Welcome to 2016, a US election year, and therefore appropriate to start with a quote from former US president, Franklin D Roosevelt: “Real estate cannot be lost or stolen, nor can it be carried away. Purchased with common sense, paid for in full and managed with reasonable care, it is about the safest investment in the world.”
Roosevelt’s description is fitting. The past 12 months have been very positive for the quoted real estate sector, especially in comparison with the wider equity and bond markets. According to EPRA, global real estate delivered a total return of 11.5%, smashing the total returns delivered by global equities (1.5%) and global bonds (1.3%). Even over three, five, 10 and 20 years, global real estate has comfortably outperformed the wider equity and bond markets.
The UK quoted EPRA Real Estate Index had another excellent year delivering 9.1%, outperforming the FTSE 100 (-4%), the FTSE All Share (-2.27%) and even the FTSE 250 (9%).
The table highlights the relative total shareholder returns (TSR) for companies with a market capitalisation in excess of £100m and whose portfolios are predominately UK focused. Once again, it is the sector-specialist companies that have outperformed.
Of the top 10 companies, three are retail focused, two are invested in self-storage, two are London specialists - one in student accommodation, another in residential - and just one is without sector specialisation. Interestingly, self-storage was the top-performing subsector both in the US and Europe in 2015.
There are two other interesting observations from the 2015 table. The first is that REITs occupy seven of the top 10 positions, outperforming non-REITs with a TSR of 17% versus non-REITs’ 15%, mainly due to the higher income returns that REITs generate.
The second is the performance differential between the large-cap real estate companies. Derwent London, with a market capitalisation of circa £4bn, delivered a TSR of 23%. In contrast, Land Securities and British Land delivered 3% and 4% respectively. Given the latter two are FTSE 100 members, it could be argued their performance drag is partially linked to the FTSE 100 being dominated by energy and commodity companies and those sectors have had a challenging year. Perhaps a more realistic reason is that Derwent London increased its dividends by 9% in 2015 versus lower increases from the other two and that investors are more cautious about the sustainability of yield shift. Whatever the explanation, Land Securities and British Land massively outperformed the FTSE 100, by circa 700bps and 800bps respectively.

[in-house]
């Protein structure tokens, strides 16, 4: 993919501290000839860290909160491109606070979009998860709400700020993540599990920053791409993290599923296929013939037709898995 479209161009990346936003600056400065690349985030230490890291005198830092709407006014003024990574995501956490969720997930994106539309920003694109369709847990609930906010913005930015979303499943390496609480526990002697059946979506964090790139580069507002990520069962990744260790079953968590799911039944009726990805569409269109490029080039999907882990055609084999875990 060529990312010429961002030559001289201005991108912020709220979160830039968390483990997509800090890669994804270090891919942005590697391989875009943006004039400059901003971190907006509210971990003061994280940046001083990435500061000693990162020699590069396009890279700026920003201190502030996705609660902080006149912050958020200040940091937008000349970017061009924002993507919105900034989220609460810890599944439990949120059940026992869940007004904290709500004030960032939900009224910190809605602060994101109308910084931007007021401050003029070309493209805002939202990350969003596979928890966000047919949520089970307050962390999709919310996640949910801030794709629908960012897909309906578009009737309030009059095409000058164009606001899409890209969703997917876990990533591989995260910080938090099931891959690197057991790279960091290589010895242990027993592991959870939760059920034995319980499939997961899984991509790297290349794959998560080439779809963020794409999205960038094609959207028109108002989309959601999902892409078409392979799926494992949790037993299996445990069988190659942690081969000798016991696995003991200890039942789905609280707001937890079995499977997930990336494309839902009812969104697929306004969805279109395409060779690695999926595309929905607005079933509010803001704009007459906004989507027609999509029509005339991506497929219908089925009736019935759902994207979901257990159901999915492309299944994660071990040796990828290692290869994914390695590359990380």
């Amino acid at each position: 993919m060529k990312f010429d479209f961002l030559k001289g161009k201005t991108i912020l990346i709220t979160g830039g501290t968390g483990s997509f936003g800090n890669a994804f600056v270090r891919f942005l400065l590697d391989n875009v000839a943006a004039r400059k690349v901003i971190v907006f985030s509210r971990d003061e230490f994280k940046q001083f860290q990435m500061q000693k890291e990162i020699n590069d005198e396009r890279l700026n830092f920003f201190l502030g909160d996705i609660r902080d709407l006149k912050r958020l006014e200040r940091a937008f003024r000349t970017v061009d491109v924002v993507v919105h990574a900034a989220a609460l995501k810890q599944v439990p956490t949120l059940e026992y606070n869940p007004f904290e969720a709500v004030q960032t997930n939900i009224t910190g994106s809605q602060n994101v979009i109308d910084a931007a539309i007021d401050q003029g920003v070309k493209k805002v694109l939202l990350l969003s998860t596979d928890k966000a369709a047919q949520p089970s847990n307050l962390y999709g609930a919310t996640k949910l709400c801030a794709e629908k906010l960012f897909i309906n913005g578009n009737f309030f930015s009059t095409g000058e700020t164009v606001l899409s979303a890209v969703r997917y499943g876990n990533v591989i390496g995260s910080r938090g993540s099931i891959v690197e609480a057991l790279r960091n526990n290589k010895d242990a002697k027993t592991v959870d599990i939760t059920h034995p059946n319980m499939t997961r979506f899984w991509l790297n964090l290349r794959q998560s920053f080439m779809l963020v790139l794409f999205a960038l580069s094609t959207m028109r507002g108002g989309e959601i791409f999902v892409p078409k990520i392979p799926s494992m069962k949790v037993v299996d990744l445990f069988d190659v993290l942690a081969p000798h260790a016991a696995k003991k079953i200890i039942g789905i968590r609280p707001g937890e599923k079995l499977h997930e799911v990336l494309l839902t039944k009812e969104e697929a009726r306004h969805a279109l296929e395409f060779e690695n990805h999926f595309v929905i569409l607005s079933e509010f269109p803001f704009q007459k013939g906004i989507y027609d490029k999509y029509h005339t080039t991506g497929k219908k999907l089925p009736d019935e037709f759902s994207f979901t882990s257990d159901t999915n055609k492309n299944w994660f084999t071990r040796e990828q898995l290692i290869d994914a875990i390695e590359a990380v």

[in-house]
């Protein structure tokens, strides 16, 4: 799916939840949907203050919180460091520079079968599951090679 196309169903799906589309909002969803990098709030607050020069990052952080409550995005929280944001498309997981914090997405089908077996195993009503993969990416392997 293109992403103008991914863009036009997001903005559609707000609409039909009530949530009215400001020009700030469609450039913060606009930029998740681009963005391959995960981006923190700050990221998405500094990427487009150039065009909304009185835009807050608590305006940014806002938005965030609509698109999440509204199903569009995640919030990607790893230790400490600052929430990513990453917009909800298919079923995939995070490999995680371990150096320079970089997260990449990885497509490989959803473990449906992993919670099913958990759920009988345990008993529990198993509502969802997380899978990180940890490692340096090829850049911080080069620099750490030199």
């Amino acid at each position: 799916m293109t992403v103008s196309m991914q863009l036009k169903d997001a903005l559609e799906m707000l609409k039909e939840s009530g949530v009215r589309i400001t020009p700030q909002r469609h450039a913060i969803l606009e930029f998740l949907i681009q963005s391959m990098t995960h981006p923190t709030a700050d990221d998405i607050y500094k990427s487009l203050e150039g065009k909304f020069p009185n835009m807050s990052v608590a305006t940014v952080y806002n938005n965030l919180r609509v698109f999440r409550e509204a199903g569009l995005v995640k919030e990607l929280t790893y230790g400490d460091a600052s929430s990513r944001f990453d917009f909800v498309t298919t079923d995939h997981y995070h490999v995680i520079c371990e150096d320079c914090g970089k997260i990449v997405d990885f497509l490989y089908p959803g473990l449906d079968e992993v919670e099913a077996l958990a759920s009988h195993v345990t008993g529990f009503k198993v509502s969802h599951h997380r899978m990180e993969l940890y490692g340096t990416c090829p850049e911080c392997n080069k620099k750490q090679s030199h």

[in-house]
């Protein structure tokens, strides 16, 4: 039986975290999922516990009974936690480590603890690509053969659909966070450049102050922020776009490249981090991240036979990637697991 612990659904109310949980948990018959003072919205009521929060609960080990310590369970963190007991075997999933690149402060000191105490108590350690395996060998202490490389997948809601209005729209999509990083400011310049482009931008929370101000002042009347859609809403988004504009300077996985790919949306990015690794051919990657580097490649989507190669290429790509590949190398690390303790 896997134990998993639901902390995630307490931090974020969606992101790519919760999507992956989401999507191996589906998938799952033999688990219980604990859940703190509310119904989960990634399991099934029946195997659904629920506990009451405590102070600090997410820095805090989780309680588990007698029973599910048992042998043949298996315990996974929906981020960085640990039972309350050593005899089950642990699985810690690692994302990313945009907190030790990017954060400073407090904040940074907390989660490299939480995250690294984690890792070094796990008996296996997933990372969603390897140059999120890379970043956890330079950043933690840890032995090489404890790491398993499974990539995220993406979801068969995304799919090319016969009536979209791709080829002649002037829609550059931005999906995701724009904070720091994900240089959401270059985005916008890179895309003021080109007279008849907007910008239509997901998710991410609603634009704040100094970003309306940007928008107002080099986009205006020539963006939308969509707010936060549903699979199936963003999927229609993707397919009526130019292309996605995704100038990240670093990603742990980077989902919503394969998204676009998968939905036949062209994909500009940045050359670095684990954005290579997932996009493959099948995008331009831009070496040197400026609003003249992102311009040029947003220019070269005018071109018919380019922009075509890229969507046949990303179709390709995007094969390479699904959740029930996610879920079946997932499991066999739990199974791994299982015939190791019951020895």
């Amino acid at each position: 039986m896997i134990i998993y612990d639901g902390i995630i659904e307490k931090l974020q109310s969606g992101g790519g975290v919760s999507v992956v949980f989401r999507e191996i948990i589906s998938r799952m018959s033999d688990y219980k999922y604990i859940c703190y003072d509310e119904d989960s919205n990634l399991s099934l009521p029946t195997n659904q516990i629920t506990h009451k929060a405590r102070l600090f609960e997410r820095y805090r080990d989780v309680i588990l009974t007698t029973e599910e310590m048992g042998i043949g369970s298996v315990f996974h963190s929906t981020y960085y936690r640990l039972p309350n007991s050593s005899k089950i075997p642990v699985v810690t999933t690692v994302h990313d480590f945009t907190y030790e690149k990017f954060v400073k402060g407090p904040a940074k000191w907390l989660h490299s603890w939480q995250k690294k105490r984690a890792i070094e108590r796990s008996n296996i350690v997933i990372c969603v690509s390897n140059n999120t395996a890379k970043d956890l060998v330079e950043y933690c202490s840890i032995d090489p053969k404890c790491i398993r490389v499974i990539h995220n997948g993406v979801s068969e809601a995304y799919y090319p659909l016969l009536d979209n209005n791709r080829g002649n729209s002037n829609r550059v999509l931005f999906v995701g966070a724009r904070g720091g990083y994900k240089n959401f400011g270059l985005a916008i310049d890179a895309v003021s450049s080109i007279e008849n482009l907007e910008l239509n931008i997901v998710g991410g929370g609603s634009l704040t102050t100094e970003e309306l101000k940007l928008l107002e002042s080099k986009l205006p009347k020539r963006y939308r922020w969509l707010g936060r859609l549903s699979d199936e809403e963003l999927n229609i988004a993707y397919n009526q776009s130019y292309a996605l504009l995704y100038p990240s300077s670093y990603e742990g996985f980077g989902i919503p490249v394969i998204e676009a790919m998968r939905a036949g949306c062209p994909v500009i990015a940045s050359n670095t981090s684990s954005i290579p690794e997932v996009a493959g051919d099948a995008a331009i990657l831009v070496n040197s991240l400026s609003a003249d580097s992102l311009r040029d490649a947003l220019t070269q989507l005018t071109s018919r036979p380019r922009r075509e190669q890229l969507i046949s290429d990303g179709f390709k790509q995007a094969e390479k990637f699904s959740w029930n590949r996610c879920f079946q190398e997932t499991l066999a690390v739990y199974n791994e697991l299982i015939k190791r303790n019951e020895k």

|Listed real estate companies ranked by total shareholder return in 2015|
|Company||Return||Market cap (m)*|
|3||Big Yellow Group||35%||£1,268.20|
|4||Capital & Regional||28%||£455.50|
|6||Town Centre Securities||26%||£172.80|
|11||Primary Health Properties||23%||£485.30|
|12||Tritax Big Box REIT||22%||£878.80|
|13||Capital & Counties Properties||21%||£3,709.80|
|18||Standard Life Inv Prop Inc Trust||16%||£321.70|
|19||A & J Mucklow Group||16%||£317.90|
|21||F&C UK Real Estate Investments||15%||£242.30|
|24||Picton Property Income||14%||£382.10|
|25||Great Portland Estates||14%||£2,847.70|
|27||Schroder Real Estate Investment Trust||13%||£308.50|
|31||FTSE 350 REAL ESTATE||8%|
|32||St. Modwen Properties||8%||£920.60|
|34||LXB Retail Properties||4%||£176.30|
|35||British Land Company||4%||£8,062.50|
|36||Land Securities Group||3%||£9,306.00|
|37||F&C Commercial Property Trust||3%||£1,074.30|
|39||UK Commercial Property Trust||0%||£1,080.00|
|41||FTSE ALL SHARE||-2%|
|45||Conygar Investment Co||-8%||£142.20|
|46||Secure Income REIT||-16%||£446.40|
|*approximate at 31.12.15|
|Excl comps with a market cap of <£100m. Companies listed in red are REITs. Source: NewRiver Retail|
For the 46 companies in the table, the average TSR in 2015 was 15.34%, of which share price increases accounted for 12.88% and dividends 2.45%. To put this into context, the 20-year average TSR is 6.74%, of which circa 50% is due to dividends and 50% due to share price movement.
Overall total returns have been falling over the last three years. If an investor bought a basket of shares available at the beginning of 2013 from the companies listed in the table, they would have been rewarded with a TSR of 39% that year. The same basket of shares delivered TSR in 2014 and 2015 of 30.5% and 15.8% respectively. So, in three years TSRs have reduced by 60%.
In respect of my own company, NewRiver, we were delighted to be in the top 10, delivering a 24% total return for our shareholders. This is especially pleasing given we raised circa £300m of new equity in 2015 while still delivering an 8% income return on top of our 16% share price return.
This year, it is likely that total returns will continue to move to their long-term averages and those companies that are focused on the real estate fundamentals and driving income returns will continue to outperform.
At the macro level, China, commodity prices, the threat of Brexit and the US election will continue to influence the capital markets.
In closing, here’s a strange thought for you: we may have a real estate guy in the White House. Donald Trump once said of real estate: “It’s tangible, it’s solid, it’s beautiful. It’s artistic, from my standpoint, and I just love real estate.”
Based on the 2015 results, investors should share his sentiment.
Allan Lockhart is property director at NewRiver Retail